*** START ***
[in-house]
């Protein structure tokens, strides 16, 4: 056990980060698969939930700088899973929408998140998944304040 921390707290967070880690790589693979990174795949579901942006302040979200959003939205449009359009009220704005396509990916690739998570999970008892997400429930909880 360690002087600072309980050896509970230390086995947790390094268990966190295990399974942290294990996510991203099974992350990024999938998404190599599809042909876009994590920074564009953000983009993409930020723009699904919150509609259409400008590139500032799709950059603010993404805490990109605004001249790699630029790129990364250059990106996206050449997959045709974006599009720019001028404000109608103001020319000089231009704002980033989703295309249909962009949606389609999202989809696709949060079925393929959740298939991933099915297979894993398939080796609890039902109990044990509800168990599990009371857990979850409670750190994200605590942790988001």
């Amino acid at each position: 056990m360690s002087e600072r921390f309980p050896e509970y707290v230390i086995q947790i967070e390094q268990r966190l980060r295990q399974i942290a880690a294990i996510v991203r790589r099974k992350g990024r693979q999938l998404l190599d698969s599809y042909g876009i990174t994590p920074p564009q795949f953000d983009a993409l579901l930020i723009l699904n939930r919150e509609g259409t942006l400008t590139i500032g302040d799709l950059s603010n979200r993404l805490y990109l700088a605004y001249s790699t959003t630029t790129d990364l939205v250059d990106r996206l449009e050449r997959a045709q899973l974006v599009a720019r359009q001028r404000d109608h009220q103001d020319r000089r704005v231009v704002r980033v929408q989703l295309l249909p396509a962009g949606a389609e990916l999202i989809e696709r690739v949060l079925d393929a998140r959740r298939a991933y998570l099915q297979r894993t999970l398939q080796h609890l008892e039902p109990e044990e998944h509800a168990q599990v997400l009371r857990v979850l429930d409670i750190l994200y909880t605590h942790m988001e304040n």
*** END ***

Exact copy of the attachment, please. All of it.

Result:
[in-house]
């Protein structure tokens, strides 16, 4: 056990980060698969939930700088899973929408998140998944304040 921390707290967070880690790589693979990174795949579901942006302040979200959003939205449009359009009220704005396509990916690739998570999970008892997400429930909880 360690002087600072309980050896509970230390086995947790390094268990966190295990399974942290294990996510991203099974992350990024999938998404190599599809042909876009994590920074564009953000983009993409930020723009699904919150509609259409400008590139500032799709950059603010993404805490990109605004001249790699630029790129990364250059990106996206050449997959045709974006599009720019001028404000109608103001020319000089231009704002980033989703295309249909962009949606389609999202989809696709949060079925393929959740298939991933099915297979894993398939080796609890039902109990044990509800168990599990009371857990979850409670750190994200605590942790988001």
């Amino acid at each position: 056990m360690s002087e600072r921390f309980p050896e509970y707290v230390i086995q947790i967070e390094q268990r966190l980060r295990q399974i942290a880690a294990i996510v991203r790589r099974k992350g990024r693979q999938l998404l190599d698969s599809y042909g876009i990174t994590p920074p564009q795949f953000d983009a993409l579901l930020i723009l699904n939930r919150e509609g259409t942006l400008t590139i500032g302040d799709l950059s603010n979200r993404l805490y990109l700088a605004y001249s790699t959003t630029t790129d990364l939205v250059d990106r996206l449009e050449r997959a045709q899973l974006v599009a720019r359009q001028r404000d109608h009220q103001d020319r000089r704005v231009v704002r980033v929408q989703l295309l249909p396509a962009g949606a389609e990916l999202i989809e696709r690739v949060l079925d393929a998140r959740r298939a991933y998570l099915q297979r894993t999970l398939q080796h609890l008892e039902p109990e044990e998944h509800a168990q599990v997400l009371r857990v979850l429930d409670i750190l994200y909880t605590h942790m988001e304040n």